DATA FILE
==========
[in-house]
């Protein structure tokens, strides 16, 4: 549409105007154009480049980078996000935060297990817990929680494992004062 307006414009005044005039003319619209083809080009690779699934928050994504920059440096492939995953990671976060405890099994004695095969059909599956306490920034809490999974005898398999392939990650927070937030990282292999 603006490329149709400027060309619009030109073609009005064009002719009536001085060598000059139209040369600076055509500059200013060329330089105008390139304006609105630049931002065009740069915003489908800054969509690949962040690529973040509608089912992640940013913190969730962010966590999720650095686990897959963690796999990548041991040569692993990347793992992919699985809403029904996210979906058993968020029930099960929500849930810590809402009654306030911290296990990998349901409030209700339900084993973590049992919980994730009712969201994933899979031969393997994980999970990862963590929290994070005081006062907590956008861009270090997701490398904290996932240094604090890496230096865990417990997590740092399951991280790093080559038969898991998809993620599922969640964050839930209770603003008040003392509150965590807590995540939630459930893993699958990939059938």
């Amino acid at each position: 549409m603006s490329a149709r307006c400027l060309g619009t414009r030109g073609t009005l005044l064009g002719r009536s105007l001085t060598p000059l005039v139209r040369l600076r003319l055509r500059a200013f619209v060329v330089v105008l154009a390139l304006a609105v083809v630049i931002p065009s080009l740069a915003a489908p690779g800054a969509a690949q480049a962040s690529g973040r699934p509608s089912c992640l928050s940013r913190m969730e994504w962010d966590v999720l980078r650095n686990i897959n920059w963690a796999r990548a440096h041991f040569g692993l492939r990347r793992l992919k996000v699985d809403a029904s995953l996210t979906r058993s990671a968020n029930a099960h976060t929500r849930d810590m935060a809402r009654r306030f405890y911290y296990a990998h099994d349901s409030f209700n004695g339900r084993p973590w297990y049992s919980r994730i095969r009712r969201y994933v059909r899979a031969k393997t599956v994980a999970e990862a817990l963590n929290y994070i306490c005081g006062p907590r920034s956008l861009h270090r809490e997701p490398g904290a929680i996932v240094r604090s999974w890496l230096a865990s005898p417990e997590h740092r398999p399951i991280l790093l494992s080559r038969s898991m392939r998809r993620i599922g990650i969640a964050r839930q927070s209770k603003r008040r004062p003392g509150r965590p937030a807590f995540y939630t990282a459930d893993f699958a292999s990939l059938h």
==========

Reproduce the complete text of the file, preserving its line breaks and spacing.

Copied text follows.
[in-house]
């Protein structure tokens, strides 16, 4: 549409105007154009480049980078996000935060297990817990929680494992004062 307006414009005044005039003319619209083809080009690779699934928050994504920059440096492939995953990671976060405890099994004695095969059909599956306490920034809490999974005898398999392939990650927070937030990282292999 603006490329149709400027060309619009030109073609009005064009002719009536001085060598000059139209040369600076055509500059200013060329330089105008390139304006609105630049931002065009740069915003489908800054969509690949962040690529973040509608089912992640940013913190969730962010966590999720650095686990897959963690796999990548041991040569692993990347793992992919699985809403029904996210979906058993968020029930099960929500849930810590809402009654306030911290296990990998349901409030209700339900084993973590049992919980994730009712969201994933899979031969393997994980999970990862963590929290994070005081006062907590956008861009270090997701490398904290996932240094604090890496230096865990417990997590740092399951991280790093080559038969898991998809993620599922969640964050839930209770603003008040003392509150965590807590995540939630459930893993699958990939059938």
């Amino acid at each position: 549409m603006s490329a149709r307006c400027l060309g619009t414009r030109g073609t009005l005044l064009g002719r009536s105007l001085t060598p000059l005039v139209r040369l600076r003319l055509r500059a200013f619209v060329v330089v105008l154009a390139l304006a609105v083809v630049i931002p065009s080009l740069a915003a489908p690779g800054a969509a690949q480049a962040s690529g973040r699934p509608s089912c992640l928050s940013r913190m969730e994504w962010d966590v999720l980078r650095n686990i897959n920059w963690a796999r990548a440096h041991f040569g692993l492939r990347r793992l992919k996000v699985d809403a029904s995953l996210t979906r058993s990671a968020n029930a099960h976060t929500r849930d810590m935060a809402r009654r306030f405890y911290y296990a990998h099994d349901s409030f209700n004695g339900r084993p973590w297990y049992s919980r994730i095969r009712r969201y994933v059909r899979a031969k393997t599956v994980a999970e990862a817990l963590n929290y994070i306490c005081g006062p907590r920034s956008l861009h270090r809490e997701p490398g904290a929680i996932v240094r604090s999974w890496l230096a865990s005898p417990e997590h740092r398999p399951i991280l790093l494992s080559r038969s898991m392939r998809r993620i599922g990650i969640a964050r839930q927070s209770k603003r008040r004062p003392g509150r965590p937030a807590f995540y939630t990282a459930d893993f699958a292999s990939l059938h």